Heavy clouds hovered over the president’s official residence, Mäntyniemi, in Helsinki late on Sunday afternoon. Inside, the view from the big windows of the great salon opened to the sea, which appeared calm and President Sauli Niinistö walked into the salon and stood tall in his dark suit like the pine tree rising at the sea terrace behind him. He had invited members of the press to Mäntyniemi to share his thoughts about the shocking terror attack that took place in the southwestern city of Turku on Friday afternoon. “During the weekend, terror arrived in Finland and Turku. We are all shocked about the immense and inconceivable violence that the perpetrator did there,” Niinistö said.
After expressing his condolences to the victims and to the relatives of the victims, Niinistö thanked the police and the bystanders in Turku who “strived to protect each other and other people.” “The Finnish police resolved the incident quickly. Their and the rescue personnel’s work helped to restore the feeling of safety. We can trust in the actions of our authorities,” he said.
Niinistö spoke about immigration. He said that the incident has, of course, raised a lot of discussions. I tried to arrange Niinistö’s remarks in proper context with the horrible facts of Friday’s terror attack in Turku, where a foreigner, in this case an 18-year-old Moroccan, who while hunting women with his jungle knife stabbed eight people and murdered two, until the police shot him in the leg. The man was an asylum seeker.
The perpetrator has been silent, laying in intensive care at the Turku University Hospital, in solitary and heavily guarded since Saturday evening after the hospital received a death threat. On Sunday, the police reported that they have been able to interrogate him for the first time. The police, however, didn’t reveal any details of the hearing because of the ongoing investigations.
The key to discussions, according to the president, is to understand the other participant, even if one wouldn’t agree. “I think that only together we can survive matters like this.” “A dominant factor in discussions related to immigration has been that the desire to misunderstand has been greater than the desire to understand,” Niinistö said. “It would be good to turn this the other way around.”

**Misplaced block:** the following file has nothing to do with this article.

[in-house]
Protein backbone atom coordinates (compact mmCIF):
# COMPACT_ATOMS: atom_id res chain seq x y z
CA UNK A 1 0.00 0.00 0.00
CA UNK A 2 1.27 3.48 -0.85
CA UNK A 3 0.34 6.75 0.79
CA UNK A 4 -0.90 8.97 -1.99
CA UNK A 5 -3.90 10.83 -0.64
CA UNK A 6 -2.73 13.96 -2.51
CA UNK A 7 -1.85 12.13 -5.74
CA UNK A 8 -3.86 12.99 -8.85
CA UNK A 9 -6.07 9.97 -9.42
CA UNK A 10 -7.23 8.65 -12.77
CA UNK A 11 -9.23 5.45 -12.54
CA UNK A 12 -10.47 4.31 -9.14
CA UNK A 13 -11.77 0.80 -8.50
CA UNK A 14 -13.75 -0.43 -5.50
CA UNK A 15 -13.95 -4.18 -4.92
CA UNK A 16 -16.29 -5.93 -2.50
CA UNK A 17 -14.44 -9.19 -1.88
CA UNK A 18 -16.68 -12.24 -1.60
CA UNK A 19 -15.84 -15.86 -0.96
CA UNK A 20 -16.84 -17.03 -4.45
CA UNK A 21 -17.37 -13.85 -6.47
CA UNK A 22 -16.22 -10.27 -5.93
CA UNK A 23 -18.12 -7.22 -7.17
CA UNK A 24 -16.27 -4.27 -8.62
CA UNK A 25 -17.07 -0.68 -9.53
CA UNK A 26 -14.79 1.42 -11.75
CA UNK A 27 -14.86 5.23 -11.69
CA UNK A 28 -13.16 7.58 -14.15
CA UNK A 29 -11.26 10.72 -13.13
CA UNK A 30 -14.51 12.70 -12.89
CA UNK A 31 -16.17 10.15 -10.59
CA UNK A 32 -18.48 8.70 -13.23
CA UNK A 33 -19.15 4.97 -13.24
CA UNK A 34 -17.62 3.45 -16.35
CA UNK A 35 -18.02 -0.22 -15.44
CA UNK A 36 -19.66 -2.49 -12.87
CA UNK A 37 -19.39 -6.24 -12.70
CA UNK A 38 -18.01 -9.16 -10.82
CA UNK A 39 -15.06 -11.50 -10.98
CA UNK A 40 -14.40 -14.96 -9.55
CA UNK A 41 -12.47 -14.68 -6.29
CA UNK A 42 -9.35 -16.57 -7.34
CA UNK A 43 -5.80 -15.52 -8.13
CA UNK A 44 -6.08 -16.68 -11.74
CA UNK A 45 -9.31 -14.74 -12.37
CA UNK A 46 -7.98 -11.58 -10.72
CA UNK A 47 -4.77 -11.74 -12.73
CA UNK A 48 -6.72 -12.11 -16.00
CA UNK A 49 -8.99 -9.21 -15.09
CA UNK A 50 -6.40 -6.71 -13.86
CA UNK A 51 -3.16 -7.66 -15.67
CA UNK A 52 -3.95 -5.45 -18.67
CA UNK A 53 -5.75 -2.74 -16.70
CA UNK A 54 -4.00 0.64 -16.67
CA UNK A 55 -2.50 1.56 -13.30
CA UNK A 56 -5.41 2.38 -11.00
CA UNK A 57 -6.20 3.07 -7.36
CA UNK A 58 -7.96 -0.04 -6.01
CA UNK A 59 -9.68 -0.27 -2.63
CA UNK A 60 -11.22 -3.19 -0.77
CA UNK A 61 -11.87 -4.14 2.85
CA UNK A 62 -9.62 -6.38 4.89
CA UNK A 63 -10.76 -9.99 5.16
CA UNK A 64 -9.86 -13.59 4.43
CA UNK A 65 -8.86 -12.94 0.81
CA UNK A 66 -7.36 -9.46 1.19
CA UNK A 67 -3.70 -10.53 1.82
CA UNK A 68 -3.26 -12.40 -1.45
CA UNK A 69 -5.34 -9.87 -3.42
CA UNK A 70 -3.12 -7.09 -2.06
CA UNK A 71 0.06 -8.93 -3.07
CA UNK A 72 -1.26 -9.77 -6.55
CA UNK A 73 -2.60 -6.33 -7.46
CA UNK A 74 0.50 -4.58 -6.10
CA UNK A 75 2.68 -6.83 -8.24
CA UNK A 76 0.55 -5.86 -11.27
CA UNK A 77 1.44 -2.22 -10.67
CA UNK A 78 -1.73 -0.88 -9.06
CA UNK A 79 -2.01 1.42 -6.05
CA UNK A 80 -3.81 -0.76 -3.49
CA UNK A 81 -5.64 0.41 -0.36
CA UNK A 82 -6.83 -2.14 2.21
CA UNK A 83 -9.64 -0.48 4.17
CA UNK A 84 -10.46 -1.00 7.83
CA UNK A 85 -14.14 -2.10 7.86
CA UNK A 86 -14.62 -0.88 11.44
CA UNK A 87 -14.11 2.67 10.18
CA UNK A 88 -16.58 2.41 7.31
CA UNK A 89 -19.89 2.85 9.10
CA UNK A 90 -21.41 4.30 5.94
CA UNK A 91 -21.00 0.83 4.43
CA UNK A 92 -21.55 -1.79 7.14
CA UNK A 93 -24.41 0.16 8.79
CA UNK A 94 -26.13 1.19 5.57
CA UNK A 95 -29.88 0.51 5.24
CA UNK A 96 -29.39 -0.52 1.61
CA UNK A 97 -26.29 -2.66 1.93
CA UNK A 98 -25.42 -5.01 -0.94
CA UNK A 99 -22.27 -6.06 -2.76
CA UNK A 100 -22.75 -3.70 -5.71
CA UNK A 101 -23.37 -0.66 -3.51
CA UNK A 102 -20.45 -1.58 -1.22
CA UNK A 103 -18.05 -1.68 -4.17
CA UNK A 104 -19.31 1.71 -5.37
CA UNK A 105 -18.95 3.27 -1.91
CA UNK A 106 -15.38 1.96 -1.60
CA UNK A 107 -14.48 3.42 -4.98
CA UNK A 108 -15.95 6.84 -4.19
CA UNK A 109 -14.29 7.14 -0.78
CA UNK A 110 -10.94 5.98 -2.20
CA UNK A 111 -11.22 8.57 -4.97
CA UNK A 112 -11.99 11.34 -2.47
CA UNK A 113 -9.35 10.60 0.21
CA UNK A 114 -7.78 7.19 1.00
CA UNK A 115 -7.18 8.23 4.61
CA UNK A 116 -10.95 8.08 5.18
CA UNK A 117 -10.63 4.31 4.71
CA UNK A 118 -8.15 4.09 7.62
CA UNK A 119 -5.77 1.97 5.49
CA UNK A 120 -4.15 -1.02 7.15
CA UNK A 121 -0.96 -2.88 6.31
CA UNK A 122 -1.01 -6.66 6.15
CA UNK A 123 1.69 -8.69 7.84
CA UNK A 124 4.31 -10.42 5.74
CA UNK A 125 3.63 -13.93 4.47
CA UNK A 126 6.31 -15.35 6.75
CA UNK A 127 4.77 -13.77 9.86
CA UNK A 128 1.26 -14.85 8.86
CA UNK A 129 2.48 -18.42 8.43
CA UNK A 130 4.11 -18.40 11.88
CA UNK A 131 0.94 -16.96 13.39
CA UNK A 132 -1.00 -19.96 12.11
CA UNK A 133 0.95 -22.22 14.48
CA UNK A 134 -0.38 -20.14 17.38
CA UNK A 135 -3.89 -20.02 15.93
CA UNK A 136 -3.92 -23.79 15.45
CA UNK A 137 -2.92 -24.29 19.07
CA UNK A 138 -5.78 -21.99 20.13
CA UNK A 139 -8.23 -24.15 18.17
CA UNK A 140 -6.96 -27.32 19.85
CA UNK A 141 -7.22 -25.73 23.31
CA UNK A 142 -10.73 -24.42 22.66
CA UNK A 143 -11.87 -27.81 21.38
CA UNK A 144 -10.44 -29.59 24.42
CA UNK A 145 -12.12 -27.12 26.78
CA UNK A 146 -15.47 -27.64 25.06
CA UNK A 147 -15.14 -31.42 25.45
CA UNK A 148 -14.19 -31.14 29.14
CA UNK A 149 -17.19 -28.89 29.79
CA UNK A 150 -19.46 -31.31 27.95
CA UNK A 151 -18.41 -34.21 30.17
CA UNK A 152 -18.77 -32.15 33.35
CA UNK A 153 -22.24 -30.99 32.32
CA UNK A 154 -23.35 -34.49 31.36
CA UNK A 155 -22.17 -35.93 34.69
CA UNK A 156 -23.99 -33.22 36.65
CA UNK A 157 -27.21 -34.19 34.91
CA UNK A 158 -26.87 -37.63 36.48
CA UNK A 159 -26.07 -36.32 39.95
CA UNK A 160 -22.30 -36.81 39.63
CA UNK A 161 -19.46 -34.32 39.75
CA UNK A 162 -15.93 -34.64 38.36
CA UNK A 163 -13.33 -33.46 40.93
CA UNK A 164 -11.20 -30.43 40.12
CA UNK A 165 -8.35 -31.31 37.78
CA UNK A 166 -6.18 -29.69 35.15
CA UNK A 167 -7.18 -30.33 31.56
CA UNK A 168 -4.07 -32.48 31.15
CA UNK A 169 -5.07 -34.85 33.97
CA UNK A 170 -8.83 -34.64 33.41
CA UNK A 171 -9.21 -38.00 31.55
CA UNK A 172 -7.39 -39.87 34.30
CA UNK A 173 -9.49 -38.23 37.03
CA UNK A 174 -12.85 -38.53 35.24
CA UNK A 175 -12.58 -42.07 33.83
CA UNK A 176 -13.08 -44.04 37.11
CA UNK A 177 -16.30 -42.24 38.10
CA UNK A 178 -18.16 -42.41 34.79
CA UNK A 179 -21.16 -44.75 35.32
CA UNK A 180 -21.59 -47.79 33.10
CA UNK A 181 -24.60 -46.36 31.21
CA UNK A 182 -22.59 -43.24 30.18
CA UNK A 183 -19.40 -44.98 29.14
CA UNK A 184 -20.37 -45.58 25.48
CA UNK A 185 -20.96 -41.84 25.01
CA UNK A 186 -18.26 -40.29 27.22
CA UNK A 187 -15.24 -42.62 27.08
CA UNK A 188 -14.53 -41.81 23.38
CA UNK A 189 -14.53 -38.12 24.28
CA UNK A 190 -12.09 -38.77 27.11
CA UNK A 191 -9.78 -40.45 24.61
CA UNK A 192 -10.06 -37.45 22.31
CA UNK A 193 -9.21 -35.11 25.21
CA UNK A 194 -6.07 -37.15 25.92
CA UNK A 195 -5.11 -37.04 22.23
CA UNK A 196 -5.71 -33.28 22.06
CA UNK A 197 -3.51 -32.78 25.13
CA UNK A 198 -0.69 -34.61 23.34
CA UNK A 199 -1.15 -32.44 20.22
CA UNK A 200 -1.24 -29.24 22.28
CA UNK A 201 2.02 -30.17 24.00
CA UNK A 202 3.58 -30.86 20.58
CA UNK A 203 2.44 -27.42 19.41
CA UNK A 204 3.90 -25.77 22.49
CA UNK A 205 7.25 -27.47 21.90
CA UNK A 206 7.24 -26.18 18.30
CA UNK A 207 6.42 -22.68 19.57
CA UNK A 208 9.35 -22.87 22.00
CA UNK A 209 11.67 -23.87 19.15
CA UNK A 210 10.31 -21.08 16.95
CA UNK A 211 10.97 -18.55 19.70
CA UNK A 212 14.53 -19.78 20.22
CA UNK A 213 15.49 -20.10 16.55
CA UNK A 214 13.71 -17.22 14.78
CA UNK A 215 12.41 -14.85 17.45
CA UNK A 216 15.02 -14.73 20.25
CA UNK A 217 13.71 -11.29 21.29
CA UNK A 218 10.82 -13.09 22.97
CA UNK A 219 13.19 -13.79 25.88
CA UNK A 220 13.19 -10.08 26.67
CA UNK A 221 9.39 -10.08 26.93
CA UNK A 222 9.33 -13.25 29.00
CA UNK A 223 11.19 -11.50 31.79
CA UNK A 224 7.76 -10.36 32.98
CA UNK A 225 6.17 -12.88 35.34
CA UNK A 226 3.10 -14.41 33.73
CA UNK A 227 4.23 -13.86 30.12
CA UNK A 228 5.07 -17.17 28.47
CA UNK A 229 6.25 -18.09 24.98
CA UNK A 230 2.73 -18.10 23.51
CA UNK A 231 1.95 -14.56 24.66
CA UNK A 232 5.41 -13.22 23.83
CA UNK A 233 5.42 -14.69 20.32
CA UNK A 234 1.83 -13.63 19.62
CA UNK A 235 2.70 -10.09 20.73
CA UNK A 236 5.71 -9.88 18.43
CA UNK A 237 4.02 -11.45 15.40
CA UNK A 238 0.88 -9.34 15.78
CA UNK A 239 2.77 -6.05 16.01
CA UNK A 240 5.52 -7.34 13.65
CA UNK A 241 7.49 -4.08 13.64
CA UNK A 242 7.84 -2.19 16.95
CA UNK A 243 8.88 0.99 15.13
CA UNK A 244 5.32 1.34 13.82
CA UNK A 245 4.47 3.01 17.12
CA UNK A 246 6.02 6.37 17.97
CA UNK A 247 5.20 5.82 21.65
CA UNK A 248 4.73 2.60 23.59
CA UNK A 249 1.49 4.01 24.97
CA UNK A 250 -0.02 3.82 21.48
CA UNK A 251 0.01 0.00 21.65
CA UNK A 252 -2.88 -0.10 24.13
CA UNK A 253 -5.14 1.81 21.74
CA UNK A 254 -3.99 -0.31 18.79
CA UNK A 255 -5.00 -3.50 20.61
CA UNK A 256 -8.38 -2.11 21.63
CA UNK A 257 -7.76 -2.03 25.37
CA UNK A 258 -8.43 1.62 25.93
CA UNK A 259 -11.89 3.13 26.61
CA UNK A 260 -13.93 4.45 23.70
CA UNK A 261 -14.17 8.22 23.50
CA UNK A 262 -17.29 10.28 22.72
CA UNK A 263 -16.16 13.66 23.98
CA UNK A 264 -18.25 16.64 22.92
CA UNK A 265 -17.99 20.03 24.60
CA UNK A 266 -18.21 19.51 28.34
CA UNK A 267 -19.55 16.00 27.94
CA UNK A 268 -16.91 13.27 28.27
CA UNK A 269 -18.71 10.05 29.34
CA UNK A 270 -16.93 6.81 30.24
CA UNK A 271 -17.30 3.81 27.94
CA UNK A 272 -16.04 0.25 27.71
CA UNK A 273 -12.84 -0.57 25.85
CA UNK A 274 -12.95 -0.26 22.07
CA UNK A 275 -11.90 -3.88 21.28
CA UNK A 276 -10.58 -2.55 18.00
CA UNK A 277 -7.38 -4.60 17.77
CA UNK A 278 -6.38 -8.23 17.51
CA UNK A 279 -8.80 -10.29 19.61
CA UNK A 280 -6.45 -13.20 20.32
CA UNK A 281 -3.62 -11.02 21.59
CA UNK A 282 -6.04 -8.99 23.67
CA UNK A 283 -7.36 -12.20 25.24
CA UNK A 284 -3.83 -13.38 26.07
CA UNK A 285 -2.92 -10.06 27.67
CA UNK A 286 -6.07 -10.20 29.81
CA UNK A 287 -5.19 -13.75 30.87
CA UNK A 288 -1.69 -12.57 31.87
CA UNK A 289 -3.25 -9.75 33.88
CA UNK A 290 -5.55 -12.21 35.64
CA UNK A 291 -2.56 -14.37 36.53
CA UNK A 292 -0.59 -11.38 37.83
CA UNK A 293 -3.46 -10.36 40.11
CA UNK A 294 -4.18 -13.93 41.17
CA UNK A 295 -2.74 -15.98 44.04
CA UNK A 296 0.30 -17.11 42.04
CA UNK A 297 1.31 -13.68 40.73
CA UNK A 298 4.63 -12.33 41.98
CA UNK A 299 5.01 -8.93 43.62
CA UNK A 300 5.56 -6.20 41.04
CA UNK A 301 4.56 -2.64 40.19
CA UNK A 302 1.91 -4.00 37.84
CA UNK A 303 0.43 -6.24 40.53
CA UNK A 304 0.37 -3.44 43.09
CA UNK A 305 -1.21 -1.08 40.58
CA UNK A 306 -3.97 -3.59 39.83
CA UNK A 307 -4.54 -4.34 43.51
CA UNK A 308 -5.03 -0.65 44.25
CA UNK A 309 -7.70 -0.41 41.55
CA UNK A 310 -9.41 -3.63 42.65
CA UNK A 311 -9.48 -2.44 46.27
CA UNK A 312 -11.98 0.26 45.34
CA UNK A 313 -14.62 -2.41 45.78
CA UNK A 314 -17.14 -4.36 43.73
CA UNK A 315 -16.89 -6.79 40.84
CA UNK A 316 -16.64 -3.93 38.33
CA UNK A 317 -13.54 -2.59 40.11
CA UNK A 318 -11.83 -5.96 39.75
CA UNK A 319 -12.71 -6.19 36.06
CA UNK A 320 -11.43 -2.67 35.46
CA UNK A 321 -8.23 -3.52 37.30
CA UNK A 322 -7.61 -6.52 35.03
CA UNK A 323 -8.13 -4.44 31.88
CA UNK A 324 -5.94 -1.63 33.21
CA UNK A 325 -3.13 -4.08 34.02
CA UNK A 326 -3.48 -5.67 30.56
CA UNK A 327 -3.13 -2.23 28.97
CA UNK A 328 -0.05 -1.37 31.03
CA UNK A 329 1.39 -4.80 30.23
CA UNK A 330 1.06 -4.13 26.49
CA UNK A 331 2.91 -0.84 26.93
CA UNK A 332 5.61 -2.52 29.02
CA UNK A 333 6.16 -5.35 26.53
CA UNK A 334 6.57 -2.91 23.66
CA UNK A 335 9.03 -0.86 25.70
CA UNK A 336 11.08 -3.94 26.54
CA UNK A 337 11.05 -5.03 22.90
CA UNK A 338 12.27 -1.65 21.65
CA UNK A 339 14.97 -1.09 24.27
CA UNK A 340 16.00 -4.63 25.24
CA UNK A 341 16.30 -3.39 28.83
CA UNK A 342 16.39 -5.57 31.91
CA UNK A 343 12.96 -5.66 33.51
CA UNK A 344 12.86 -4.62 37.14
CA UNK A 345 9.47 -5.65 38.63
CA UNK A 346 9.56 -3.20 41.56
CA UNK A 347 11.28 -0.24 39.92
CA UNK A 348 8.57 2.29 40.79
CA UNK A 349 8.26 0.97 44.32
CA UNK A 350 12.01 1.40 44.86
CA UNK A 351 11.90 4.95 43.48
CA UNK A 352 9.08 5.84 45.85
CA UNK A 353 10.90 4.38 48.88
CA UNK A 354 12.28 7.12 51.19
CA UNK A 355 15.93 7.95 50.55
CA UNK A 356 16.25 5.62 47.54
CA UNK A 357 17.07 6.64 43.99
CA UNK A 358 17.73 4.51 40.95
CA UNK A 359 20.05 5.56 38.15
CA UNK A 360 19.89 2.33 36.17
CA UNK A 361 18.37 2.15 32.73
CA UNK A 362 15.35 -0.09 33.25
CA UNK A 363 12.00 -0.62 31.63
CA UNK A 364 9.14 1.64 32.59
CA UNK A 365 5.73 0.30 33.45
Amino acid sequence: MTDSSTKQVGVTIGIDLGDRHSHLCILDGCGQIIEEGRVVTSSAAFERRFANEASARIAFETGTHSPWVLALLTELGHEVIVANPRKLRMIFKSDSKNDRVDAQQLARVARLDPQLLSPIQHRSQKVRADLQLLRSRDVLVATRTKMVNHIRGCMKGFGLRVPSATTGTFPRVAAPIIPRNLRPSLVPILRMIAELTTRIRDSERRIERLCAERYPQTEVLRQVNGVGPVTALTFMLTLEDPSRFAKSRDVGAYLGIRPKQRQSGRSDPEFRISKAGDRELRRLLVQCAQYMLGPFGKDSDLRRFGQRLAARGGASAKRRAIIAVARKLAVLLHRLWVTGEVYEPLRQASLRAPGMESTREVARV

In a statement released by President Niinistö on Saturday evening regarding the terror attack, he said that “it’s understandable that someone supports immigration and another person is objecting it. But if we build hatred because of that, we weaken our ability to prevent evil.”
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Niinistö was asked how we could fight terrorism in Finland. One way, according to Niinistö, is to hurry the amendment of the intelligence law, where the Finnish Security Intelligence Service would get broader powers to intercept communication on the internet and abroad between persons that could be linked to terrorism even if a crime is not suspected. “In these matters, we must now act fast.”
Niinistö also recommended people to observe each other in communities. It could help, if someone notices a member of the community becoming isolated or if the person’s behavior is raising concern in other ways.
Niinistö was asked where he was when the terror attack began. “I was in Kultaranta (president’s official summer residence in Naantali, located about 16 kilometers from Turku),” Niinistö said. “I was writing a speech when our security system started sending messages only a few minutes after the incident began.”
Niinistö took a hurried, deep breath.
“That speech is still unwritten.”